And yes, social media can be a time-suck — but only if you don’t set limits on how much time you spend on there, and get focused on doing real job-finding activities instead of posting meaningless chitchat. (Hint: Don’t follow a bazillion people. Be selective. Then your tweetstream won’t be such a distraction.)

I was far from an early mover on Twitter, and now have over 10,000 followers. I’d say I rarely spend more than 10-15 minutes a day on there.

Also, getting huge followers isn’t vital to getting gigs off Twitter — just finding the right audience. So go for it.

Are you using Twitter? Leave a comment and tell us if you’ve gotten a gig there.

 

 

47 comments on “5 Ways to Find Freelance Writing Jobs on Twitter (With Sample Tweets)

  1. Ziah Jolley on

    Hello and greetings. I really dig your blog a whole lot. OK, so I hope I don’t write some book here πŸ™‚ I’ve been a freelance writer for about a year now. While I have not made it to the successful level you have, I’ve had some pretty good runs, and have found some good clients online who are willing to pay really well for certain things. I started off working for a company writing 500 word articles for $5. Ugh. I knew this couldn’t be it. There are some companies out there that are just not willing to pay a decent wage for quality work. I am constantly looking at jobs on Elance where I get the majority of my work. However, I stay away from the SEO content creation part of the business now. This part of the business has had itself engraved with ‘cheap’ written all over it. I am finding that product descriptions are what pay the best. Recently I was writing 50 70-150 word product descriptions for $350.00 Not too bad. I had them give me repeat jobs for the next three months until their site was completed. Since then, I have found that writing product descriptions is really the way to go. I do want to get away from this though and start guest blogging and doing what you do. It’s been a tough start to get into this business, but I am getting along OK now. I just thought I’d share a little bit of my story and say hello. I want to thank you for all the information you have shared. I’m sorry that I wrote a small book here πŸ˜‰ I love to write and I tend to go overboard sometimes.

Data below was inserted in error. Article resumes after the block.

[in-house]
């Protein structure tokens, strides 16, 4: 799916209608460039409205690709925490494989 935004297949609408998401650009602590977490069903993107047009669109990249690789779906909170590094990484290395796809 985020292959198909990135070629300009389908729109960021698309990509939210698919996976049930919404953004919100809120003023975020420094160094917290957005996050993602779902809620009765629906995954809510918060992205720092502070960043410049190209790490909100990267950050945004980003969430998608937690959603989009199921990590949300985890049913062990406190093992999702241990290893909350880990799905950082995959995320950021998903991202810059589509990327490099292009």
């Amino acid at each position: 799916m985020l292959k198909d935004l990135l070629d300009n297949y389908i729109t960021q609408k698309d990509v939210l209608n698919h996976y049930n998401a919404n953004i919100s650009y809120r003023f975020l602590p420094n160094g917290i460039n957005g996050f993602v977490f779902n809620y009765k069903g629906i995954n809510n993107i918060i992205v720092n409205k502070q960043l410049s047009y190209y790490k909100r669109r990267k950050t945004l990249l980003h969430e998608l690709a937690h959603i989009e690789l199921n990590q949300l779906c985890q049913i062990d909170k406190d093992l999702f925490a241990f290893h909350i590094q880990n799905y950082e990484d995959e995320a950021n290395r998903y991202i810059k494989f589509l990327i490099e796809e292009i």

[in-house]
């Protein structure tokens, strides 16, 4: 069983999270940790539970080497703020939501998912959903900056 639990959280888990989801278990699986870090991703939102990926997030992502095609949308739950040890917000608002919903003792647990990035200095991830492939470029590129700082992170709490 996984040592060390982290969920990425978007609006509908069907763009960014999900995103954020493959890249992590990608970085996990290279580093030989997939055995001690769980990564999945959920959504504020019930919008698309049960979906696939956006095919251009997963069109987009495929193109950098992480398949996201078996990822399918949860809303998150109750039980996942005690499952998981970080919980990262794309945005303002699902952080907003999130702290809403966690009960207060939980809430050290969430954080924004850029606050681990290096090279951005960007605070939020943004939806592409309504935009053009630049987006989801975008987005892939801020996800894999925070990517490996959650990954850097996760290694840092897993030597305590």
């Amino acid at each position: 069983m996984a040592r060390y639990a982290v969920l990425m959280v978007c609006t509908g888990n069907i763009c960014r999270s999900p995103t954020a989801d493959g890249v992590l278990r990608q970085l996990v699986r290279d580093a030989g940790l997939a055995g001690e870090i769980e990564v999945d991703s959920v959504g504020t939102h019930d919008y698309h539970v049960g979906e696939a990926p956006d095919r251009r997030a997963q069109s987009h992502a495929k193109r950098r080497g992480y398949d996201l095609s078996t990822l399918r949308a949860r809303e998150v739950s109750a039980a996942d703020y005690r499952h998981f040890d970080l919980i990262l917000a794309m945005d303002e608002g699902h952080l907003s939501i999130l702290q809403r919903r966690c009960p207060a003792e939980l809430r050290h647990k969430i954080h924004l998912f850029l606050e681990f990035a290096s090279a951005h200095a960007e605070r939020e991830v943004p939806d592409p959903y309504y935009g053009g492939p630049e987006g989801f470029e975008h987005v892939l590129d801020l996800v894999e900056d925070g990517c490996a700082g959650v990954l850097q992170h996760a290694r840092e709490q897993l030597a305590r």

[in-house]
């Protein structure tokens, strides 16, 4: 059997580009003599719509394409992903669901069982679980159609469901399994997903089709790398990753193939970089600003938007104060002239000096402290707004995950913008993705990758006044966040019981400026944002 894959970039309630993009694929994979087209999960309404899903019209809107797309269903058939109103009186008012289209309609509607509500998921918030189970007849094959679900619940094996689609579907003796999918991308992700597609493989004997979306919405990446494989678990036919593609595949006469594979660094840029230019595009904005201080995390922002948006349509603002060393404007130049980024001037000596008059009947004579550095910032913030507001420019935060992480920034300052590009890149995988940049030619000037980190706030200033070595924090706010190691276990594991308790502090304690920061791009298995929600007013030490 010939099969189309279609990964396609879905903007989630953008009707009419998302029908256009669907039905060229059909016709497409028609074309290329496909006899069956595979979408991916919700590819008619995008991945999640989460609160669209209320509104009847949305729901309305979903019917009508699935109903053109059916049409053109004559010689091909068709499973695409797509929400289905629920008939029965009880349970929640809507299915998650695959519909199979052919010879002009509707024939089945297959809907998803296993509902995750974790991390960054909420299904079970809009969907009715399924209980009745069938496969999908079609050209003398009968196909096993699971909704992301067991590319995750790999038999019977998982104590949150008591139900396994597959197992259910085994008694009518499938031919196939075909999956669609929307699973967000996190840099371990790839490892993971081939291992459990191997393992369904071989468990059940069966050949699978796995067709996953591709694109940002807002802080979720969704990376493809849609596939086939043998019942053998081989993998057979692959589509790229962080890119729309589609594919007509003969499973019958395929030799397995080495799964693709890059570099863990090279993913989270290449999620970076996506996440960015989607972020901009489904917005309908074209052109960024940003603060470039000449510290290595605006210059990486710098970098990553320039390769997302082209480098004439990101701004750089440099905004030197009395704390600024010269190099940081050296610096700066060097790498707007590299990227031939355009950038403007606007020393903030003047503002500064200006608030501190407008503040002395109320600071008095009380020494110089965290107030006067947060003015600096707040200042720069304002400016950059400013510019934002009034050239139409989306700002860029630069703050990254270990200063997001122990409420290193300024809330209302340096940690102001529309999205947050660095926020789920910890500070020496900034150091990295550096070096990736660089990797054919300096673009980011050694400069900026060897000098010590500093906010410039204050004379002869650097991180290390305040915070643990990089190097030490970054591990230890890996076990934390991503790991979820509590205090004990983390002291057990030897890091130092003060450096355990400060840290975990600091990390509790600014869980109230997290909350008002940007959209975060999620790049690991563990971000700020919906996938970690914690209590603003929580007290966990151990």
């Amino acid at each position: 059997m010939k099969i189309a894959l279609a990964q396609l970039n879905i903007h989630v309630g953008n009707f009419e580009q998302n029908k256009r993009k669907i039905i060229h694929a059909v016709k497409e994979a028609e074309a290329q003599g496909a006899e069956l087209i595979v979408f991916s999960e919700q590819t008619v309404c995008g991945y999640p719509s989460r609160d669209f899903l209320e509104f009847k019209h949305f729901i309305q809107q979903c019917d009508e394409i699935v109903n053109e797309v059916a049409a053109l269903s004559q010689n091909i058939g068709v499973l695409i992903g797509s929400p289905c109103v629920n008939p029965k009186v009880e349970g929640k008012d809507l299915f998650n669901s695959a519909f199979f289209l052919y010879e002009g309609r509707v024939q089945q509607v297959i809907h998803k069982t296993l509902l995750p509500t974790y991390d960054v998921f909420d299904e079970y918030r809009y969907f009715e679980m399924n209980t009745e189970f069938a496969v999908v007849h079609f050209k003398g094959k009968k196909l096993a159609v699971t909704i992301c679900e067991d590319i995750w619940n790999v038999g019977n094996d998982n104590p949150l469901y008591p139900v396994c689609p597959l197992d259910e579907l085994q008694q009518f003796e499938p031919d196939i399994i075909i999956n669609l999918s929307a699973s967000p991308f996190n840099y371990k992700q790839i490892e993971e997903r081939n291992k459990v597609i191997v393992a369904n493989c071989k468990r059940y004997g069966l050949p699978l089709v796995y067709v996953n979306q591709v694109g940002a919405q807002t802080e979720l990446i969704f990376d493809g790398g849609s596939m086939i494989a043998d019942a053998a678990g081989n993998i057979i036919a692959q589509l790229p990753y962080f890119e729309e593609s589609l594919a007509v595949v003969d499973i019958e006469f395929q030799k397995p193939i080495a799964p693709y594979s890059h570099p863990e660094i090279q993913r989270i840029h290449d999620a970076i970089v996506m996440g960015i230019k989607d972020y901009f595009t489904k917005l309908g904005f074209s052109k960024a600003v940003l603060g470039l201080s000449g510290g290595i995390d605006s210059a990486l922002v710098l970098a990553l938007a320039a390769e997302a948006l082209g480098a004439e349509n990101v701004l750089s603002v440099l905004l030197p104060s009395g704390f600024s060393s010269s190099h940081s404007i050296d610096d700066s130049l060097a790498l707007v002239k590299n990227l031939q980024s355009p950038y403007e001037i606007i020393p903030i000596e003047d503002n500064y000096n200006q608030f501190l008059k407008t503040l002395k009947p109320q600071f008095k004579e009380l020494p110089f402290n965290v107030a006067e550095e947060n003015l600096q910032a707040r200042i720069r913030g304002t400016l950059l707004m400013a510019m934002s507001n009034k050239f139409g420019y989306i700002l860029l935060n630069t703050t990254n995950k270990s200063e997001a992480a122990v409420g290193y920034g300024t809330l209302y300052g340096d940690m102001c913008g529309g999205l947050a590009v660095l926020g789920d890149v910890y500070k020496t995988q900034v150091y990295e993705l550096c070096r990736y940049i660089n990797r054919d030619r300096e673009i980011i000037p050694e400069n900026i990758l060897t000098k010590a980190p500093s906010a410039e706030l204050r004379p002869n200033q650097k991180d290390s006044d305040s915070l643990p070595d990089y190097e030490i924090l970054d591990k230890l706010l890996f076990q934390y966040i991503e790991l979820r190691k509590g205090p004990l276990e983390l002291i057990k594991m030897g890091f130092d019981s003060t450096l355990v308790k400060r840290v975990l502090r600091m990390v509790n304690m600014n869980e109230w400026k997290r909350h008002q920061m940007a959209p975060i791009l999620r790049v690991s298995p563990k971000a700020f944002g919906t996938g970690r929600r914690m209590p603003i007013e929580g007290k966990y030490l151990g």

2. Lake on

    This is such a helpful article! Thank you for the advice. I had never thought of using twitter as a way to find writing jobs until I read this. I followed the users that were recommended and I am going to continue searching for more people to follow / more ways to use twitter to my advantage. Thank you!

  3. Jula Pereira on

    Great advice, thank you! I’m relatively new to Twitter but have really enjoyed using it lately. As with any networking situation, it’s wise to get to know the person first before asking for a favor. I’m looking forward to checking out more material on your website.

  4. Krithika Rangarajan on

    PHENOMENAL, Carol – thank you!

    I enjoy social media, in general, and Twitter is a marketing crush, so your tips are hugely appreciated <3

    I am especially grateful for all those Twitter handles – #HUGSSS

    Kitto

  5. Mohammad Atif on

    Hi, Carol. Your post is simply awesome!

    I read it completely and was just amazed to see how social media could turn the table in your favor. I too had somewhat similar experience that I would like to share through this comment. Hopefully, you would like it.